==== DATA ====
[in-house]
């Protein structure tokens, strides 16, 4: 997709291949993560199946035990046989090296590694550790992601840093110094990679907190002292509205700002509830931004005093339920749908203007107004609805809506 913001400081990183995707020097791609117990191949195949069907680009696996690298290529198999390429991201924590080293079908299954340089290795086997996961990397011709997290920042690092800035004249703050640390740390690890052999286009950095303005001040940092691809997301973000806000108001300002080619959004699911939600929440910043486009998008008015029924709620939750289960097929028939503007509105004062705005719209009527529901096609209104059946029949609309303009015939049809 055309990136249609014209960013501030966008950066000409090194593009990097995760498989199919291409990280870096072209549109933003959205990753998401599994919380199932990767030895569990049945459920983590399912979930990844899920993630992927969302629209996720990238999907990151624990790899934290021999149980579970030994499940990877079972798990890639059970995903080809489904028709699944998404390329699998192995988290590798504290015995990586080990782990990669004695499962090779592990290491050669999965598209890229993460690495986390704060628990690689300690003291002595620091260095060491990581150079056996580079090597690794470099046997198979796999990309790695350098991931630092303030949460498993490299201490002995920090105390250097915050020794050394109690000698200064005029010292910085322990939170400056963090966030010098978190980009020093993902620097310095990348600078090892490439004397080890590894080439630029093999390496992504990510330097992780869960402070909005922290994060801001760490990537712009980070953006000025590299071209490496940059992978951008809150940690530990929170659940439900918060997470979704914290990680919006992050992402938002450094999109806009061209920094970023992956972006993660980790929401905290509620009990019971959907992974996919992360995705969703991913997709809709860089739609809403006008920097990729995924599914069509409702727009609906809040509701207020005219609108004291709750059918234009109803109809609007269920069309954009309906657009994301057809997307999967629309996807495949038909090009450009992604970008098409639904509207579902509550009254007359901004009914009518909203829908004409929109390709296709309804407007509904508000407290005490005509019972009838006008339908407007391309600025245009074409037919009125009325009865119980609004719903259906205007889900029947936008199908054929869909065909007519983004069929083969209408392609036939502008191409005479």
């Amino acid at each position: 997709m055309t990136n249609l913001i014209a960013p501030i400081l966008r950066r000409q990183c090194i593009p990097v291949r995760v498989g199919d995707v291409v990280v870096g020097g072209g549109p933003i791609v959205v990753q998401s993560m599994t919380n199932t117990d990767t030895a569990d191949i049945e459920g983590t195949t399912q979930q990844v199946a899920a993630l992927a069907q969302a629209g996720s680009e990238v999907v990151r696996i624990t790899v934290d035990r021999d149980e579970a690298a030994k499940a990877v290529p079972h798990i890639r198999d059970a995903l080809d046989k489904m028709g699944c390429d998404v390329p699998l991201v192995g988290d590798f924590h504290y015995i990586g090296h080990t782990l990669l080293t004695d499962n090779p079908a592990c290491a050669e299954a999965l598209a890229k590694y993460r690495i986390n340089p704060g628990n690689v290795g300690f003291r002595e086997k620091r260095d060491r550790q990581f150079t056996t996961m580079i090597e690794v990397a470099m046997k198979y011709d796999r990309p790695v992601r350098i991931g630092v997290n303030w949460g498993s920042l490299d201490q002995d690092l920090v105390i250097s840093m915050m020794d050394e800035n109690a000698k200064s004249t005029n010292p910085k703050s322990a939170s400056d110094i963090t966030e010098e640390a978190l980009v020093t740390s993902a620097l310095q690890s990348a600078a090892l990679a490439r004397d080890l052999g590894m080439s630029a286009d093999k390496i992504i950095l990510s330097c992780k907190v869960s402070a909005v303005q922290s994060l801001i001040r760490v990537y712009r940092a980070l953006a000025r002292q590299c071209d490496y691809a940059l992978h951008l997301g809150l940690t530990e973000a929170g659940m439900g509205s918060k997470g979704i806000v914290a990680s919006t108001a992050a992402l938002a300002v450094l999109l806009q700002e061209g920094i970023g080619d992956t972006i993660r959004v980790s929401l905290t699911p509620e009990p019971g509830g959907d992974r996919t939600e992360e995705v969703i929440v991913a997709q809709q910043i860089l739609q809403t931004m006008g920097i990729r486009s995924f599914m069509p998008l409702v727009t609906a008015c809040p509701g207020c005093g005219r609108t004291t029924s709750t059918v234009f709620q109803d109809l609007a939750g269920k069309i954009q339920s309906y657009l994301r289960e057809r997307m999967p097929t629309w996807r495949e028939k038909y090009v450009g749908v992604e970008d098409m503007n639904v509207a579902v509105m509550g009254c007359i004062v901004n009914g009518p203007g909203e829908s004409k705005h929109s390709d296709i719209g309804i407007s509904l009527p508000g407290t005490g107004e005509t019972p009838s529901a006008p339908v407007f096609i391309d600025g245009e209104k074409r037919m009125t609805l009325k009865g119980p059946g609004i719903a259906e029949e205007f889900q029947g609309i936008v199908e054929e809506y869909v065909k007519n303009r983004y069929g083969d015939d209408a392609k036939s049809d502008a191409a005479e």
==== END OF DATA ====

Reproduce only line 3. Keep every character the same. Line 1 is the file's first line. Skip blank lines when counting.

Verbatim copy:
């Amino acid at each position: 997709m055309t990136n249609l913001i014209a960013p501030i400081l966008r950066r000409q990183c090194i593009p990097v291949r995760v498989g199919d995707v291409v990280v870096g020097g072209g549109p933003i791609v959205v990753q998401s993560m599994t919380n199932t117990d990767t030895a569990d191949i049945e459920g983590t195949t399912q979930q990844v199946a899920a993630l992927a069907q969302a629209g996720s680009e990238v999907v990151r696996i624990t790899v934290d035990r021999d149980e579970a690298a030994k499940a990877v290529p079972h798990i890639r198999d059970a995903l080809d046989k489904m028709g699944c390429d998404v390329p699998l991201v192995g988290d590798f924590h504290y015995i990586g090296h080990t782990l990669l080293t004695d499962n090779p079908a592990c290491a050669e299954a999965l598209a890229k590694y993460r690495i986390n340089p704060g628990n690689v290795g300690f003291r002595e086997k620091r260095d060491r550790q990581f150079t056996t996961m580079i090597e690794v990397a470099m046997k198979y011709d796999r990309p790695v992601r350098i991931g630092v997290n303030w949460g498993s920042l490299d201490q002995d690092l920090v105390i250097s840093m915050m020794d050394e800035n109690a000698k200064s004249t005029n010292p910085k703050s322990a939170s400056d110094i963090t966030e010098e640390a978190l980009v020093t740390s993902a620097l310095q690890s990348a600078a090892l990679a490439r004397d080890l052999g590894m080439s630029a286009d093999k390496i992504i950095l990510s330097c992780k907190v869960s402070a909005v303005q922290s994060l801001i001040r760490v990537y712009r940092a980070l953006a000025r002292q590299c071209d490496y691809a940059l992978h951008l997301g809150l940690t530990e973000a929170g659940m439900g509205s918060k997470g979704i806000v914290a990680s919006t108001a992050a992402l938002a300002v450094l999109l806009q700002e061209g920094i970023g080619d992956t972006i993660r959004v980790s929401l905290t699911p509620e009990p019971g509830g959907d992974r996919t939600e992360e995705v969703i929440v991913a997709q809709q910043i860089l739609q809403t931004m006008g920097i990729r486009s995924f599914m069509p998008l409702v727009t609906a008015c809040p509701g207020c005093g005219r609108t004291t029924s709750t059918v234009f709620q109803d109809l609007a939750g269920k069309i954009q339920s309906y657009l994301r289960e057809r997307m999967p097929t629309w996807r495949e028939k038909y090009v450009g749908v992604e970008d098409m503007n639904v509207a579902v509105m509550g009254c007359i004062v901004n009914g009518p203007g909203e829908s004409k705005h929109s390709d296709i719209g309804i407007s509904l009527p508000g407290t005490g107004e005509t019972p009838s529901a006008p339908v407007f096609i391309d600025g245009e209104k074409r037919m009125t609805l009325k009865g119980p059946g609004i719903a259906e029949e205007f889900q029947g609309i936008v199908e054929e809506y869909v065909k007519n303009r983004y069929g083969d015939d209408a392609k036939s049809d502008a191409a005479e």